FANRPAN Annual High Level Regional Food Security Policy Dialogue 2010


Welcome to the FANRPAN Annual High Level Regional Food Security Policy Dialogue 2010

After years of being ignored, livestock and fisheries issues are making a positive return on Africa’s development agenda. Livestock and fisheries are being recognised as:

  • essential assets for livelihoods
  • key to moving out of poverty
  • ways into lucrative markets
  • sources of foreign exchange
  • important cultural resources
  • social safety nets
  • means of saving

Livestock contribute 40 percent of the global value of agricultural output and support the livelihoods and food security of almost a billion people. Whilst in Africa, the fish sector makes a vital contribution to meeting the food and nutrition security needs of 200 million Africans and provides income for over 10 million engaged in the production, processing and trade in this industry. Moreover, fish has become a leading export commodity, with an annual export value of US$ 2.7bn. The NEPAD Action Plan for the Development of African Fisheries and Aquaculture is a strategic response to address the challenges facing the fish sector as the over-exploitation of natural fish stocks is reaching unsustainable limits. Aquaculture production has not yet fulfilled its potential. The Plan calls for urgent strategic investments to safeguard the future contribution of Africa’s fish sector to poverty alleviation, food and nutrition security, and regional economic development.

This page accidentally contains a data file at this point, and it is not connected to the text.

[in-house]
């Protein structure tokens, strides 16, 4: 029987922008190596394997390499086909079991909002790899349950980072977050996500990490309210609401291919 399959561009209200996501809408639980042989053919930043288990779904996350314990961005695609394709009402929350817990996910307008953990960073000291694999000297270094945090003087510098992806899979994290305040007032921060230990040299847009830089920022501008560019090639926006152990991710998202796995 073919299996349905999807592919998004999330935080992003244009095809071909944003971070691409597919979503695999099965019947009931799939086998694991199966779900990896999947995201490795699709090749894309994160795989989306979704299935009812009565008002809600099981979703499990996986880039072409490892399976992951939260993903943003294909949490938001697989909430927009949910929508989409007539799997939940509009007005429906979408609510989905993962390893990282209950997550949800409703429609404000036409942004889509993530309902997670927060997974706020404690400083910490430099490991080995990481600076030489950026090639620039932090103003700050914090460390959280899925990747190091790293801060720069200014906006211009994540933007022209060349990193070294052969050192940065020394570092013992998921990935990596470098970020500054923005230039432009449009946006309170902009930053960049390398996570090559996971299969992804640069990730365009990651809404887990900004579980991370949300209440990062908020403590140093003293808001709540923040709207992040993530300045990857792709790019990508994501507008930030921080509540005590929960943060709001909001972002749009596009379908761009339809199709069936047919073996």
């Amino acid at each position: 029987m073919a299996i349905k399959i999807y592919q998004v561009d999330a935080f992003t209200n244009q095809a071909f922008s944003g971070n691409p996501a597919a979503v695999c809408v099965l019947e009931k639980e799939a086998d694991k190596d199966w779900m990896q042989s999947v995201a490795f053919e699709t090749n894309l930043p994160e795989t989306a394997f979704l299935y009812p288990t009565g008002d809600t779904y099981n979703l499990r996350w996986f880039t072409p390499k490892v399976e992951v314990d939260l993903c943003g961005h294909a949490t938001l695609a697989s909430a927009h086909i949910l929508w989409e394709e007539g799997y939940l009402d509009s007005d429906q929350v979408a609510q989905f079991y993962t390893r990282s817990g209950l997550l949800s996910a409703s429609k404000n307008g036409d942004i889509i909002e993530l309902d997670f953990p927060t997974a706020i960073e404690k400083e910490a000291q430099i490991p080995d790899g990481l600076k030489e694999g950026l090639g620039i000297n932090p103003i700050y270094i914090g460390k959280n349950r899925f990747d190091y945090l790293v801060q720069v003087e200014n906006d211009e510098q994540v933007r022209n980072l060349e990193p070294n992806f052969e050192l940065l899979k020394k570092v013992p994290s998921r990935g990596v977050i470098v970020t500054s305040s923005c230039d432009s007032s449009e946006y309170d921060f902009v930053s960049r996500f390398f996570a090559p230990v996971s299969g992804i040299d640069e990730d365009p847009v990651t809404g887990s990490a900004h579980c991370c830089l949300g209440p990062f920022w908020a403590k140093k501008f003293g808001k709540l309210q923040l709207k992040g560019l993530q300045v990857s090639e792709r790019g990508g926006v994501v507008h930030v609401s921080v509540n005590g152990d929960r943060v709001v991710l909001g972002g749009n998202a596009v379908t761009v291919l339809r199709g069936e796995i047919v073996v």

Agricultural systems are undergoing dramatic transformations - environmental, economic and social. Global environmental change is altering the climate, land and water resources, and biodiversity which form the foundation of agricultural productions systems. At the same time this is transforming production, consumption and trade though socio-economic and technological changes. Small-scale rain-fed farming systems, pastoralist systems, inland and coastal fishing and aquaculture communities, and forest-based systems are particularly vulnerable to climate change. So is the urban poor, particularly in coastal cities and floodplain settlements face increasing risks.

Although communities have managed to develop coping mechanisms in the past, the current speed of climate change requires anticipatory and planned adaptation and thus adaptation should be highly location specific. The safest approach is to promote diverse and flexible livelihood and food production strategies at local, national, regional and global levels in combination with flexible and robust institutions, risk reduction initiatives for food and feed, and planned food security adaptation and transformation. The Comprehensive Africa Agriculture Development Programme (CAADP) and the Millennium Development Goals (MDGs) form a necessary backdrop to integrating adaptation into development policy.

Given this renewed emphasis and challenges facing the livestock and fisheries sector in Africa, the 2010 FANRPAN Annual Regional Dialogue will speak to the theme:

“Livestock & Fisheries Policies for Food Security and Trade in a Changing Climate”